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The Pope, Carthusians, and Social Media

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January 27, 2012 by eneubauer

“We need to find God, and he cannot be found in noise and restlessness. God is the friend of silence. See how nature – trees, flowers, grass – grows in silence; see the stars, the moon and the sun, how they move in silence… We need silence to be able to touch souls.”

–M. Teresa

The call of Christ is not just a call to service and evangelization.  It is also a call to silence and contemplation.  This place, the integration of silence, is a new space for many that encourage the individual to develop meaningful, well-balanced relationships with God and man.  This idea is a commodity in a hyper connected world that discourages human contact and relationships – as we have known them.

See, the longer I walk with Christ the more I sense the CALL to develop my “interior life” – balancing the busy demands of modern existence and the call to constant action.  This interior life is a call toward quiet, intimate union with Him.  It is about reorganizing my day to ensure that He is truly the central figure of my life.  It means that I consciously quiet myself [mouth + mind] and purposely turn off the “noise” allowing Him total and complete access to me.  It means that I respect Christ enough to give Him my full attention and not simply what is left over after a long day.   It is a call to embrace a rhythm that emphasizes the centrality of Christ in our life, a commitment to family, friends and the recognition of our collective mission among the marginalized.

Pope Benedict XVI, having embraced the era of new media, emphasized the importance of silence in his recent visit to a Carthusian monastery.  He stated,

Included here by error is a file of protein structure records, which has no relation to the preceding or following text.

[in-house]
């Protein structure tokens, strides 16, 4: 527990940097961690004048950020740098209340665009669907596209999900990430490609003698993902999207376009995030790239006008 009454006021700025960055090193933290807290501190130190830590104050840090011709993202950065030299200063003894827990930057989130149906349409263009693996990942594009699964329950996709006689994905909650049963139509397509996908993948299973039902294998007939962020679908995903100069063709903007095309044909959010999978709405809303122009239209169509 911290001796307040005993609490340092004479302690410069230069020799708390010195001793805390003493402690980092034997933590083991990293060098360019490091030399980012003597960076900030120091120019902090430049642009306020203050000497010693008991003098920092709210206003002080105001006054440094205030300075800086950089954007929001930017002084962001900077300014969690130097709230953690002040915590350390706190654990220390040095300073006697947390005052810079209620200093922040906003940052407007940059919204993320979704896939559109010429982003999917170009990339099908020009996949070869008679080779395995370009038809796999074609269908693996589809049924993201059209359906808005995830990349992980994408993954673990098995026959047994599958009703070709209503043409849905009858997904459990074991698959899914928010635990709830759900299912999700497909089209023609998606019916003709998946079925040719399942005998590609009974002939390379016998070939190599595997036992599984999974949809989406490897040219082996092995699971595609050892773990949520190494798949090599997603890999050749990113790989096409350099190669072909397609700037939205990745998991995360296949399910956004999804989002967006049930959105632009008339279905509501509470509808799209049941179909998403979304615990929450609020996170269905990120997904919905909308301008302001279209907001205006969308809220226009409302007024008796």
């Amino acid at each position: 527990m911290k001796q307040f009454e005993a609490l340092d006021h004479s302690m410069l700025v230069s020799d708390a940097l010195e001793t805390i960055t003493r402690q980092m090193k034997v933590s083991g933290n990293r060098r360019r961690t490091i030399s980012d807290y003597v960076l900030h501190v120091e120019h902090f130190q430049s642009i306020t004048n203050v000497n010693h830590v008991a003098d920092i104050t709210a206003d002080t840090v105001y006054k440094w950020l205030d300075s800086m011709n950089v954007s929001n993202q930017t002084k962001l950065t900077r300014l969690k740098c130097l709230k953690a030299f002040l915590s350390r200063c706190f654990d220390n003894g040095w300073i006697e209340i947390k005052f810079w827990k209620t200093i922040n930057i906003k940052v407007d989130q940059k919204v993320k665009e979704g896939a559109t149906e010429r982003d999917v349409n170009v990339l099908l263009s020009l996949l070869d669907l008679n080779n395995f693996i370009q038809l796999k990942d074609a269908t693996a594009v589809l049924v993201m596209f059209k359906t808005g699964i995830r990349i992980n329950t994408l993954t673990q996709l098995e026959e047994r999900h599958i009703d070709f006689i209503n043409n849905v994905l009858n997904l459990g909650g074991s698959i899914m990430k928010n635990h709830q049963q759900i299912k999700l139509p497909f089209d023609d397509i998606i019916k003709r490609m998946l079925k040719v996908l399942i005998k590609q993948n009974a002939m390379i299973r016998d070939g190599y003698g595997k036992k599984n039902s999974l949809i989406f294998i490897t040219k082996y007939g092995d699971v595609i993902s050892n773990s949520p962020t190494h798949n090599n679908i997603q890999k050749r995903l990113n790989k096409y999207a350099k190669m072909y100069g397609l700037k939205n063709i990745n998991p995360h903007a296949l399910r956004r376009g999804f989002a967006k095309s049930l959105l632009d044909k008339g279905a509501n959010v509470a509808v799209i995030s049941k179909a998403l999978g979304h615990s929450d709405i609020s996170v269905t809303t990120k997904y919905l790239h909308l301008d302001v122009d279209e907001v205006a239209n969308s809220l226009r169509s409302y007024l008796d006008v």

“Technical progress, markedly in the area of transport and communications, has made human life more comfortable but also more keyed up, at times even frantic…” Speaking to the Carthusian community Benedict states, “by withdrawing into silence and solitude, human beings, so to speak, ‘expose’ themselves to reality in their nakedness, to that apparent ‘void,’ …in order to experience instead Fullness, the presence of God, of the most royal Reality that exists and that lies beyond the tangible dimension.”

In addition, on the event of the World Day for Social Communication Pope Benedict made this statement which sums up need for balance in our lives when he said,

“learning to communicate is learning to listen and contemplate as well as speak.”

In a world filled with noise and a growing number of platforms to deliver their message to your doorstep we would be wise to integrate the discipline of silence and contemplation into our already busy life.  It is in this context that we rediscover God (His voice), renew our mind, and refresh our soul.

May God give us peace

One thought on “The Pope, Carthusians, and Social Media

  1. Heather says:

    This post is an excellent reminder to be still & know that He is God. Silence, which sadly is becoming more & more difficult to experience, is a place of reality where God is found.

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